• Why is this a problem? This can turn into the classic case of too many ideas and too little time to implement. The Idea Type leader can unconsciously overwhelm their employees with all of their ideas. The leader my not be setting clear priorities. Team members may end up shutting down or spending too much time chasing the next big idea of the day.

Always On
  • The Always On leader is charismatic, enthusiastic, high-energy, and influential. They have big personalities, are constantly engaged, and always have something to say or share with the group.
  • Why is this a problem? When leaders are “Always On” they take up a lot of time and space with their energy and exuberance. They may often repeat themselves or dominate the conversation. This type of energy may overwhelm the team, resulting in team members shutting down, tuning out, or ignoring what this leader has to say. When you’re always on and pushing for your agenda, you are going to dampen your team’s creativity, confidence, and engagement.


Do any of those types sound like a leader that you work with? If so, you don’t have to start looking for another job! You can’t change someone else. But you can work on your own behavior, reactions, and leadership to make your job better. In no particular order, here are several strategies to help mitigate diminishing behavior and create a more productive and fulfilling work environment for you.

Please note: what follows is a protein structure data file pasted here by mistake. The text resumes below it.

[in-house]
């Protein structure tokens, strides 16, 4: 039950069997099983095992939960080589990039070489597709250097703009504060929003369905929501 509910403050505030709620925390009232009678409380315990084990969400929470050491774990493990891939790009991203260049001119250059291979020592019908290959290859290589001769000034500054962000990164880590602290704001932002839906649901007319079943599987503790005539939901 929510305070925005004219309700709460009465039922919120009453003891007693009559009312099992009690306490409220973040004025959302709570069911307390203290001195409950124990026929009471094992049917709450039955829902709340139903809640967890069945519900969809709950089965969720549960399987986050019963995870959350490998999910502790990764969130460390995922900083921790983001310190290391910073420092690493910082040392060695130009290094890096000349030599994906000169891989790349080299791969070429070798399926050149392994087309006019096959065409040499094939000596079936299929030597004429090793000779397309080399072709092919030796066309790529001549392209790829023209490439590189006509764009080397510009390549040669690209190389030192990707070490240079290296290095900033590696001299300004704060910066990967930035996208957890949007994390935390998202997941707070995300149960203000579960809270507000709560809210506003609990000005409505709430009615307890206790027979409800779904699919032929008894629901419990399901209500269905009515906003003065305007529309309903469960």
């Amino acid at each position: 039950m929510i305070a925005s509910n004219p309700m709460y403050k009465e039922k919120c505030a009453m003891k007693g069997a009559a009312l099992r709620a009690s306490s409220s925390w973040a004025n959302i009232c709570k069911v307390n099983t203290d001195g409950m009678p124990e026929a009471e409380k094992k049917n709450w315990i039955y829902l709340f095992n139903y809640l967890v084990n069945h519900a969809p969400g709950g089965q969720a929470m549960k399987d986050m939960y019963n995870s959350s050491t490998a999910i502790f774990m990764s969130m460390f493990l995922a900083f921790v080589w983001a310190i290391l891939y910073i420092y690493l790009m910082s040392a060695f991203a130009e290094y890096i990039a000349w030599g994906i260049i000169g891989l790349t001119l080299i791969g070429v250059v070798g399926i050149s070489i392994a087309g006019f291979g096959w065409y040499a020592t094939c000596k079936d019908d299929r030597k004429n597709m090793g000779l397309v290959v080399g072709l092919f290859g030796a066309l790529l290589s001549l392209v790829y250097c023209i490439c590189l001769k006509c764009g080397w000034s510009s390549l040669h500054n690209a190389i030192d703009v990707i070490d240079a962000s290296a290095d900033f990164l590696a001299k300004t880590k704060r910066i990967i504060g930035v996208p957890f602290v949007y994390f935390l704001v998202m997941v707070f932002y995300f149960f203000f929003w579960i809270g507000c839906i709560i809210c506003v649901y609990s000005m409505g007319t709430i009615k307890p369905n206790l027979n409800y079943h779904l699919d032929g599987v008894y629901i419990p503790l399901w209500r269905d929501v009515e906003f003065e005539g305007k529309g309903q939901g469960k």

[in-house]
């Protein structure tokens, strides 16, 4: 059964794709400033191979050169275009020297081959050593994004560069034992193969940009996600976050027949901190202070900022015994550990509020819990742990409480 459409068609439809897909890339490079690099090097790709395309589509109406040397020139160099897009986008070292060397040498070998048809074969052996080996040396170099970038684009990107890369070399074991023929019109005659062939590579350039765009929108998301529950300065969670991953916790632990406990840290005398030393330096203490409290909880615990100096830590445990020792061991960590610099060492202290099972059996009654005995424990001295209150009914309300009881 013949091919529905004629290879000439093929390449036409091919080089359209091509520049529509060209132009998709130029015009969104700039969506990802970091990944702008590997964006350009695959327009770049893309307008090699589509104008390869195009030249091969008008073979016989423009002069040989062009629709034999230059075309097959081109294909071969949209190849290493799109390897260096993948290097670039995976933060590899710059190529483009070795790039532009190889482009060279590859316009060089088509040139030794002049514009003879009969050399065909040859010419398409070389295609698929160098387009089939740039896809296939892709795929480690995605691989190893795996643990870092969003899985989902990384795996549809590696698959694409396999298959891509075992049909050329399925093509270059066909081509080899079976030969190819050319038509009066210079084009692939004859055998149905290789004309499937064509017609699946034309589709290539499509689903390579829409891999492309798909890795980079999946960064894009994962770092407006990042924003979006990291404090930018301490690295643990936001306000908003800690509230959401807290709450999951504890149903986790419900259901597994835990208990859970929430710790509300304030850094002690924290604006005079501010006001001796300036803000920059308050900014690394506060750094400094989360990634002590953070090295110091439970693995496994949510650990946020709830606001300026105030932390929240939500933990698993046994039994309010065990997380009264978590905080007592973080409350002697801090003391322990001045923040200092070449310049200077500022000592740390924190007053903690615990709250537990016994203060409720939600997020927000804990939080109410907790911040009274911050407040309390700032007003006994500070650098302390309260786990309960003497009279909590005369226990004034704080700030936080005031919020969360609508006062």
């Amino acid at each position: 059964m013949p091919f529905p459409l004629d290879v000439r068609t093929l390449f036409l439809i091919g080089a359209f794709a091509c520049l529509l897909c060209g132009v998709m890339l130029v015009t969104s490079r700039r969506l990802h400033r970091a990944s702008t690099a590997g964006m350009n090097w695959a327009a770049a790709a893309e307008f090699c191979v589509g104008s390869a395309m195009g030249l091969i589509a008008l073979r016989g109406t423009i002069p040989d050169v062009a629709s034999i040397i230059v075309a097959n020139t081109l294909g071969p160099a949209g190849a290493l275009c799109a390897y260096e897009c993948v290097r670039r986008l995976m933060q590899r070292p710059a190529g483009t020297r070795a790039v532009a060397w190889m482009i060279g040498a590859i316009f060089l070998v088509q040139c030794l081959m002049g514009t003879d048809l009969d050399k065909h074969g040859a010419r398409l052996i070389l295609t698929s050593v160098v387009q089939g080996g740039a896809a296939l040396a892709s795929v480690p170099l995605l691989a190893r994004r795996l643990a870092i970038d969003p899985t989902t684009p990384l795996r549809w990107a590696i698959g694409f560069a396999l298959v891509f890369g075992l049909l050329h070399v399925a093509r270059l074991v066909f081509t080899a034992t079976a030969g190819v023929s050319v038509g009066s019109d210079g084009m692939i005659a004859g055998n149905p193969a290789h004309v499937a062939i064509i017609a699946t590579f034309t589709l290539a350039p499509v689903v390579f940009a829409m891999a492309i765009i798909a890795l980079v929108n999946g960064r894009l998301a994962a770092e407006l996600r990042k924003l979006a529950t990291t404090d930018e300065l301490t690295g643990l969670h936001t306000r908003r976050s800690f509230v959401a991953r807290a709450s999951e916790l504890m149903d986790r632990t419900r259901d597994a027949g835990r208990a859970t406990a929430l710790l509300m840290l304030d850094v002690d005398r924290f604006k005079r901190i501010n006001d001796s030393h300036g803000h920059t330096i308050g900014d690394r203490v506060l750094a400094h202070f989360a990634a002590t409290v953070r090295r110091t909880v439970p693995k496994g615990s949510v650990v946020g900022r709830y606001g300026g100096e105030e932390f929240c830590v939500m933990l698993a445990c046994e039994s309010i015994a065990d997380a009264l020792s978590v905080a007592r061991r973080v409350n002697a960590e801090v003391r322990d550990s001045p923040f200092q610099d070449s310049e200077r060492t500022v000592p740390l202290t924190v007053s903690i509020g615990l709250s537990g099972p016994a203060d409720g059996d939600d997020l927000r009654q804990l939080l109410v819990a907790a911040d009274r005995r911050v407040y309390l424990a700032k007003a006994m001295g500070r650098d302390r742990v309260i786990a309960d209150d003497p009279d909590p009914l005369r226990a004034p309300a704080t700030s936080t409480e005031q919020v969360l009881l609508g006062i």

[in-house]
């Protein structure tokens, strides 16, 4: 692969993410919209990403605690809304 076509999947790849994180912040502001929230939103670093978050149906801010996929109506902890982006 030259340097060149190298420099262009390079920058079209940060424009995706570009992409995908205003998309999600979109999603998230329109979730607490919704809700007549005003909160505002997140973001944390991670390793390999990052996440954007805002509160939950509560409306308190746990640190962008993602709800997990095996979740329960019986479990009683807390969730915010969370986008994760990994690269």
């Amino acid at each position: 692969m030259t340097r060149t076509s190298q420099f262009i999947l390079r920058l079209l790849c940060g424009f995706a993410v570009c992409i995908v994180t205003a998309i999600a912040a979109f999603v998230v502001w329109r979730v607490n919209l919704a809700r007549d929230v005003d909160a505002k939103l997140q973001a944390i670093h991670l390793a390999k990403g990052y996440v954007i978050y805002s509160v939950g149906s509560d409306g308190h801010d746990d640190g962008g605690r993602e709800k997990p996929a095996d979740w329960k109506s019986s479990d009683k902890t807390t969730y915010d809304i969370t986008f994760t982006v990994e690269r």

Strategy #1 – Get Curious About Your Executive’s Fears and Motivations

Remember, most Diminishers, are Accidental Diminishers. They may or may not even realize that they are causing frustration or stress for you at work. When you see diminishing behaviors from your boss, get curious. Ask yourself (or them!) why they may be acting that way. What are they afraid of losing if they give up control? Why are they micro-managing, putting extra pressure on you, or discarding your struggles? What might be going on with them at work or at home? How does their diminishing behavior (such as being a Pace-Setter or Always-On) fuel their ego and give them fulfillment at work? What motivates them? Once you have some clarity around why they are a Diminisher, you can set about working on your own leadership in order to create a better work environment for everyone.